Should States Lower the BAC Limit for DUI Charges?

In 2004, Delaware became the last state to set 0.08 as the blood alcohol limit for DUI charges. (California was a decade ahead of the pack; police could arrest anyone with a BAC of 0.08 for a DUI in Los Angeles beginning in 1990.)

But the National Transportation Board is saying that limit isn’t low enough. Included on its “Most Wanted List of Transportation Safety Improvements in 2016” is its desire to “end substance impairment in transportation.” That includes adopting a 0.05 BAC as the national standard for DUI.
The NTSB points out that one-third of all highway deaths in the last 15 years involve an alcohol-impaired driver. It says that, “When it comes to alcohol use, we know that impairment begins before a person’s BAC reaches 0.08 percent, the current legal limit in the United States. In fact, by the time it reaches that level, the risk of a fatal crash has more than doubled. That is why states should lower BAC levels to 0.05— or even lower.”

To back up its argument, the NTSB refers to a 2013 AAA Foundation for Traffic Safety survey, which showed that 13 percent of drivers said they thought they had driven close to or over the legal BAC limit in the previous year. The NTSB also quotes the Centers for Disease Control and Prevention, which has said that drivers make about 112 million alcohol-impaired trips each year.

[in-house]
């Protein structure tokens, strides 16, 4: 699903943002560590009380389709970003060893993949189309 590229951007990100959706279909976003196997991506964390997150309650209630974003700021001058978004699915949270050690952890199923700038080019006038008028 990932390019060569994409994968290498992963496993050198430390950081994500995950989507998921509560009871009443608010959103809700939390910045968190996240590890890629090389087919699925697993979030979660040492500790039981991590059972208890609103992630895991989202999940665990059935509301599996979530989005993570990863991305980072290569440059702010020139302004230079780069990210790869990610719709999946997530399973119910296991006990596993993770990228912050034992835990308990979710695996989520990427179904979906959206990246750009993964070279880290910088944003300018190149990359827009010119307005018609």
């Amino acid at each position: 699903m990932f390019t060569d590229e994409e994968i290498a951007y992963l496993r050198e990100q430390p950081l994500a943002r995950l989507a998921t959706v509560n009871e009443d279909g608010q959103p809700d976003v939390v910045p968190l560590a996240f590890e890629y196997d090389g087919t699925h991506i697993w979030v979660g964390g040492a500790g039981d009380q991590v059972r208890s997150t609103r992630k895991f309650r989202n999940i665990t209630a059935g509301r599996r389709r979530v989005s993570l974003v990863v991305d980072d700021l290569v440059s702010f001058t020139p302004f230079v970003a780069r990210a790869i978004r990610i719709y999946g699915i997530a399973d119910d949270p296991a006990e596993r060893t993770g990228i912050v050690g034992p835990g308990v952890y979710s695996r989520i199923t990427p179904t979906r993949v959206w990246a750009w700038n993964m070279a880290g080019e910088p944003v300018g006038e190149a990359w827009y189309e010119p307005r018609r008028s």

But it looks like NTSB faces an uphill battle in convincing the public–and state governments, which would have to pass the legislation–that the lower BAC is a good idea. One of the strongest anti-DUI organizations, Mothers Against Drunk Driving, hasn’t officially endorsed the lower limit.

So for the foreseeable future at least, California’s BAC level for DUI charges–defined in California Vehicle Code 23152(b)--is likely to remain at .08.

Attorney Michael Kraut of the Kraut Criminal & DUI Lawyers has been an effective Los Angeles DUI defense attorney for nearly two decades; he and his team can help you identify an appropriate strategy.

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